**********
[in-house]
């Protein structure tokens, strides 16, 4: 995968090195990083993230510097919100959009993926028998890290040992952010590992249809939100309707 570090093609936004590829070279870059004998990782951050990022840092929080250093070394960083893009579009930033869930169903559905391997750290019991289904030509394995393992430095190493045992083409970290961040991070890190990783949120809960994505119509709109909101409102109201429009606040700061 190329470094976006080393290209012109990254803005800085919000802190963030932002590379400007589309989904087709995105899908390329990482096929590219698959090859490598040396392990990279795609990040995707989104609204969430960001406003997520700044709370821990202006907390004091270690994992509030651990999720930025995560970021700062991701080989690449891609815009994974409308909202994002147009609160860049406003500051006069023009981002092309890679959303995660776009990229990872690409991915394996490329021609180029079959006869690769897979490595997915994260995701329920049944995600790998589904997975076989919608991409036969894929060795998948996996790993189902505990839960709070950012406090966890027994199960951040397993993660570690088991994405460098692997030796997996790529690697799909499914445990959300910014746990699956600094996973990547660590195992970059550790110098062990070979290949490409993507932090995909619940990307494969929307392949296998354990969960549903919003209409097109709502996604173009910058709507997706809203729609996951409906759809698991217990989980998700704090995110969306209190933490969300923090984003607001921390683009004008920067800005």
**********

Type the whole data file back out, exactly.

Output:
[in-house]
């Protein structure tokens, strides 16, 4: 995968090195990083993230510097919100959009993926028998890290040992952010590992249809939100309707 570090093609936004590829070279870059004998990782951050990022840092929080250093070394960083893009579009930033869930169903559905391997750290019991289904030509394995393992430095190493045992083409970290961040991070890190990783949120809960994505119509709109909101409102109201429009606040700061 190329470094976006080393290209012109990254803005800085919000802190963030932002590379400007589309989904087709995105899908390329990482096929590219698959090859490598040396392990990279795609990040995707989104609204969430960001406003997520700044709370821990202006907390004091270690994992509030651990999720930025995560970021700062991701080989690449891609815009994974409308909202994002147009609160860049406003500051006069023009981002092309890679959303995660776009990229990872690409991915394996490329021609180029079959006869690769897979490595997915994260995701329920049944995600790998589904997975076989919608991409036969894929060795998948996996790993189902505990839960709070950012406090966890027994199960951040397993993660570690088991994405460098692997030796997996790529690697799909499914445990959300910014746990699956600094996973990547660590195992970059550790110098062990070979290949490409993507932090995909619940990307494969929307392949296998354990969960549903919003209409097109709502996604173009910058709507997706809203729609996951409906759809698991217990989980998700704090995110969306209190933490969300923090984003607001921390683009004008920067800005």